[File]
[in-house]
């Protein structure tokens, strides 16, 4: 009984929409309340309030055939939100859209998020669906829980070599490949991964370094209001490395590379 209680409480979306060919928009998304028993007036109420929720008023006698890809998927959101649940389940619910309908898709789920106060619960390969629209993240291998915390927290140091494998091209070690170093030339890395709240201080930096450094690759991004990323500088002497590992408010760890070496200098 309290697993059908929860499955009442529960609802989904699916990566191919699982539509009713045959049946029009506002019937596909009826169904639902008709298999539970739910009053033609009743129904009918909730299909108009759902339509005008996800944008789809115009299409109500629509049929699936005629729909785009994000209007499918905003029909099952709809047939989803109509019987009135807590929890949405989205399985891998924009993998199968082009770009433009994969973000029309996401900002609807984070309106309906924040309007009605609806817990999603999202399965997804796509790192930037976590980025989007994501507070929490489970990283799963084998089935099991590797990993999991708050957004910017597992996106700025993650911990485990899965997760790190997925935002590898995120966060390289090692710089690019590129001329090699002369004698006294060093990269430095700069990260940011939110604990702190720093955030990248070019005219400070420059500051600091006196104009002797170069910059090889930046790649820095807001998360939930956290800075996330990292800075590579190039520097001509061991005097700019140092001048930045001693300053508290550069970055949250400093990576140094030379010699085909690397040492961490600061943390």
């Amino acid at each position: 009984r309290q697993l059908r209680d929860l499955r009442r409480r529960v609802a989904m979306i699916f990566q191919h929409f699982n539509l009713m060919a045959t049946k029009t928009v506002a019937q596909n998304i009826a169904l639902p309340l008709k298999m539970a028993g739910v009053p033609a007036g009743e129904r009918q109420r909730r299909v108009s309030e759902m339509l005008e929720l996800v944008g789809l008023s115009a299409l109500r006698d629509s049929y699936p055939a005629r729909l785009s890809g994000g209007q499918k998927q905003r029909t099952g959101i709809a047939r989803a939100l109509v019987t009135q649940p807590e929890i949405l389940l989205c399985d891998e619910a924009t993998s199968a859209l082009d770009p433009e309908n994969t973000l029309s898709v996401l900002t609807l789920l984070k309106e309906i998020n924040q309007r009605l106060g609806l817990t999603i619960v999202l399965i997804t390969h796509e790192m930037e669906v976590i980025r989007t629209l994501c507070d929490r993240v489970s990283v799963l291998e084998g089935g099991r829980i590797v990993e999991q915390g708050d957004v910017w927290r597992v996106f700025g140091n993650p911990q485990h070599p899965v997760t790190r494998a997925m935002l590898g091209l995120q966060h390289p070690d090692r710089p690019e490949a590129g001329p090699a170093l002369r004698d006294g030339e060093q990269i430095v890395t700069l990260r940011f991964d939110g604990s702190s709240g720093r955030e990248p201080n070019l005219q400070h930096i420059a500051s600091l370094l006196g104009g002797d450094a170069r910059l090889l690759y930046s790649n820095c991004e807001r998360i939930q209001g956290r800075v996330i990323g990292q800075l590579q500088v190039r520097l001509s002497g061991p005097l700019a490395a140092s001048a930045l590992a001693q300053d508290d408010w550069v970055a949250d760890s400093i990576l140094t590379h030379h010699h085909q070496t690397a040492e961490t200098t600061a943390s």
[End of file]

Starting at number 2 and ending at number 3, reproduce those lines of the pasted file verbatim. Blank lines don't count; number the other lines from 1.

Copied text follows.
């Protein structure tokens, strides 16, 4: 009984929409309340309030055939939100859209998020669906829980070599490949991964370094209001490395590379 209680409480979306060919928009998304028993007036109420929720008023006698890809998927959101649940389940619910309908898709789920106060619960390969629209993240291998915390927290140091494998091209070690170093030339890395709240201080930096450094690759991004990323500088002497590992408010760890070496200098 309290697993059908929860499955009442529960609802989904699916990566191919699982539509009713045959049946029009506002019937596909009826169904639902008709298999539970739910009053033609009743129904009918909730299909108009759902339509005008996800944008789809115009299409109500629509049929699936005629729909785009994000209007499918905003029909099952709809047939989803109509019987009135807590929890949405989205399985891998924009993998199968082009770009433009994969973000029309996401900002609807984070309106309906924040309007009605609806817990999603999202399965997804796509790192930037976590980025989007994501507070929490489970990283799963084998089935099991590797990993999991708050957004910017597992996106700025993650911990485990899965997760790190997925935002590898995120966060390289090692710089690019590129001329090699002369004698006294060093990269430095700069990260940011939110604990702190720093955030990248070019005219400070420059500051600091006196104009002797170069910059090889930046790649820095807001998360939930956290800075996330990292800075590579190039520097001509061991005097700019140092001048930045001693300053508290550069970055949250400093990576140094030379010699085909690397040492961490600061943390």
């Amino acid at each position: 009984r309290q697993l059908r209680d929860l499955r009442r409480r529960v609802a989904m979306i699916f990566q191919h929409f699982n539509l009713m060919a045959t049946k029009t928009v506002a019937q596909n998304i009826a169904l639902p309340l008709k298999m539970a028993g739910v009053p033609a007036g009743e129904r009918q109420r909730r299909v108009s309030e759902m339509l005008e929720l996800v944008g789809l008023s115009a299409l109500r006698d629509s049929y699936p055939a005629r729909l785009s890809g994000g209007q499918k998927q905003r029909t099952g959101i709809a047939r989803a939100l109509v019987t009135q649940p807590e929890i949405l389940l989205c399985d891998e619910a924009t993998s199968a859209l082009d770009p433009e309908n994969t973000l029309s898709v996401l900002t609807l789920l984070k309106e309906i998020n924040q309007r009605l106060g609806l817990t999603i619960v999202l399965i997804t390969h796509e790192m930037e669906v976590i980025r989007t629209l994501c507070d929490r993240v489970s990283v799963l291998e084998g089935g099991r829980i590797v990993e999991q915390g708050d957004v910017w927290r597992v996106f700025g140091n993650p911990q485990h070599p899965v997760t790190r494998a997925m935002l590898g091209l995120q966060h390289p070690d090692r710089p690019e490949a590129g001329p090699a170093l002369r004698d006294g030339e060093q990269i430095v890395t700069l990260r940011f991964d939110g604990s702190s709240g720093r955030e990248p201080n070019l005219q400070h930096i420059a500051s600091l370094l006196g104009g002797d450094a170069r910059l090889l690759y930046s790649n820095c991004e807001r998360i939930q209001g956290r800075v996330i990323g990292q800075l590579q500088v190039r520097l001509s002497g061991p005097l700019a490395a140092s001048a930045l590992a001693q300053d508290d408010w550069v970055a949250d760890s400093i990576l140094t590379h030379h010699h085909q070496t690397a040492e961490t200098t600061a943390s």